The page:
Is China exporting pandemics with VAT subsidies?

Is China exporting pandemics with VAT subsidies?
© getty: Chinese seafood vendors wait for customers at a wet market in Beijing

Publicly, China’s leaders bristle at the Trump administration’s evidence-free claim that the coronavirus escaped from a laboratory in Wuhan. But secretly they must be thanking President TrumpDonald John TrumpNew Biden campaign ad jabs at Trump's reported 0 income tax payments Ocasio-Cortez: Trump contributed less in taxes 'than waitresses and undocumented immigrants' Third judge orders Postal Service to halt delivery cuts MORE for the distraction while China is exporting – with 9 percent VAT rebates to the exporters, no less – potential virus-carrying exotic wildlife of the kind that likely started the pandemic. 

The probable origin of the coronavirus was not a laboratory but the exotic animal section of the Huanan Seafood Wholesale Market in Wuhan. Animal markets like this one combine a Noah’s Ark from hell with a lethal pandemic petri dish.

Stalls are jammed together to form narrow lanes where buyers browse and buy from among some 75 species of animals in tiny, cramped cages stacked on and next to each other. To satisfy demand for fresh meat, vendors slaughter and skin animals in front of customers, which mixes animal blood, saliva and feces. The stress from the overcrowding weakens the immune systems of the animals, which are left more susceptible to infections and shed viruses.

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Two-thirds of 41 of the earliest identified COVID-19 cases had direct ties to the Wuhan market. While the precise cause of the outbreak has not been identified, a leading theory is that the coronavirus was transmitted by jumping from a bat to an animal sold in the market, perhaps a pangolin, and then to a human. 

In early January, Wuhan closed the market and in February the China’s National People’s Congress, in order to protect the “health and safety of the people,” banned the domestic sale and consumption of edible wild animals. But in China, which has the world’s largest wildlife industry, farmers can still breed exotic creatures as long as they are not sent to domestic food markets. And as disclosed in a largely ignored Congressional Research Service report, China has begun incentivizing the export of bred and captured monkeys, edible snakes and reptiles, turtles, and pigeons, among others, to foreign exotic wildlife markets by providing a 9 percent VAT rebate to the exporters. 

While the amounts are not large, the CRS report warns that China’s subsidized wildlife exports “could spread the [pandemic] risk to global markets.” Before export the wildlife are susceptible to viral infections on the Chinese farms or facilities that breed and house them, just as they were in the Wuhan market. “Housing a massive number of captive bred and wild-caught animals together in similar conditions is also happening in breeding farms, in transportation, and in restaurants,” Peter Li, Humane Society International’s China policy expert, explained by email. “Each of these pieces is a potential breeding ground for epidemic outbreaks in its own right.”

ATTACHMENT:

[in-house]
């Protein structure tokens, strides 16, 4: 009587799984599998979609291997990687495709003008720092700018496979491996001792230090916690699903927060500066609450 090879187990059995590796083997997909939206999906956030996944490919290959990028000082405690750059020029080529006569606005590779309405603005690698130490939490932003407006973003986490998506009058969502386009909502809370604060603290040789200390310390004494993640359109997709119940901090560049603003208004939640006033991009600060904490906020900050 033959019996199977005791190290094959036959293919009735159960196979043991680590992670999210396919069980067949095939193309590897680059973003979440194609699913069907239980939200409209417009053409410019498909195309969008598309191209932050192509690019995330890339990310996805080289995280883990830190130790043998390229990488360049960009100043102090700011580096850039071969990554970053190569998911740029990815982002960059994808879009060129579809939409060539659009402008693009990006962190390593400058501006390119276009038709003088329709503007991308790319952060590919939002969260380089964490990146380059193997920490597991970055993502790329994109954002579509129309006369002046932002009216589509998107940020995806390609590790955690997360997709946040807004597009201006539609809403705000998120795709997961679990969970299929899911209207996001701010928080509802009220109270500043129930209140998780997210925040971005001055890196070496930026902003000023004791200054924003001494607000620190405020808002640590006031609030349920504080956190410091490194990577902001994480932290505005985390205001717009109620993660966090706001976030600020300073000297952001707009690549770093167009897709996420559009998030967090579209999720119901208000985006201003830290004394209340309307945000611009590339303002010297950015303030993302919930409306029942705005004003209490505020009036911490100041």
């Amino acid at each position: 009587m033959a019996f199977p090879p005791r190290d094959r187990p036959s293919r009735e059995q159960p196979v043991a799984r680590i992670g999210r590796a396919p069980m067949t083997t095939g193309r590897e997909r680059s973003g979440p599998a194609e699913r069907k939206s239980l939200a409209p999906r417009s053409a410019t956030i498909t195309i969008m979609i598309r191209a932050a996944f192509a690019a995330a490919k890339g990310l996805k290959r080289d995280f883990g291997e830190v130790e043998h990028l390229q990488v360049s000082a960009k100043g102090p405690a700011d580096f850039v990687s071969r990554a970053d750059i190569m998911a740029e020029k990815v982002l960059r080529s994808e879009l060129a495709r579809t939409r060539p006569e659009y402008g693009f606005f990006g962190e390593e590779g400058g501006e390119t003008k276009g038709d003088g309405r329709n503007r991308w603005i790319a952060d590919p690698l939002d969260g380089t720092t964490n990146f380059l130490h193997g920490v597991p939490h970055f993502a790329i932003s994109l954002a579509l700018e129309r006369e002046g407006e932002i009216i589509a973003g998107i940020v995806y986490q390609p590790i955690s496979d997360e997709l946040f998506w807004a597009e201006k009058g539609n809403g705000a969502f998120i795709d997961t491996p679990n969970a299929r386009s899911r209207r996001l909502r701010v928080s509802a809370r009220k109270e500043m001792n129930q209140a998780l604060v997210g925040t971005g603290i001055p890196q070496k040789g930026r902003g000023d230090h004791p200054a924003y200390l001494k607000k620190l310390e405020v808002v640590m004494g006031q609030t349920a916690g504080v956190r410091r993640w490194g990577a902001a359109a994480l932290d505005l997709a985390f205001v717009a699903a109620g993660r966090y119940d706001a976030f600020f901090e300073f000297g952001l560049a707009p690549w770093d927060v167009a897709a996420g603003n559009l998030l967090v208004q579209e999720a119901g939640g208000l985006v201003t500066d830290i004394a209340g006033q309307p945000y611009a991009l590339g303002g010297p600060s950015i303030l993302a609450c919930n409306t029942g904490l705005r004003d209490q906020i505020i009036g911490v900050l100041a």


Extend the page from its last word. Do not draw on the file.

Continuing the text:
To China the “health and safety” of the rest of the world evidently is less important than protecting its wildlife industry. It is scandalous that the Trump administration, with its “don’t blame us blame China” focus on the Wuhan laboratory, appears to be ignoring Chinese behavior that risks another pandemic.     

Americans are not blameless because we directly and indirectly support the global wildlife trade by buying souvenirs that contain trafficked animal parts and by importing exotic pets from boa constrictors to tigers. In 2003, for example, the first outbreak of the monkeypox virus outside Africa occurred in the United States when an Illinois distributor imported 800 monkeys from Ghana. Bats are slaughtered in Asia, and Americans buy them on eBay and Etsy.

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The Humane Society and hundreds of other wildlife organizations have called on world governments to end the wildlife trade and markets. It will not be easy because so many livelihoods, especially in China, depend on wildlife sales. But COVID-19 has already taken hundreds of thousands of lives, thrown as many as a hundred million people into extreme poverty, and will likely wipe out more than 5 percent of the world’s 2020 GDP

That should be the last word on ending a pandemic-spreading industry built on tormenting helpless creatures. 

Gregory J. Wallance, a writer in New York City, was a federal prosecutor during the Carter and Reagan administrations. He is the author most recently of “The Woman Who Fought An Empire: Sarah Aaronsohn and Her Nili Spy Ring.” Follow him on Twitter at @gregorywallance.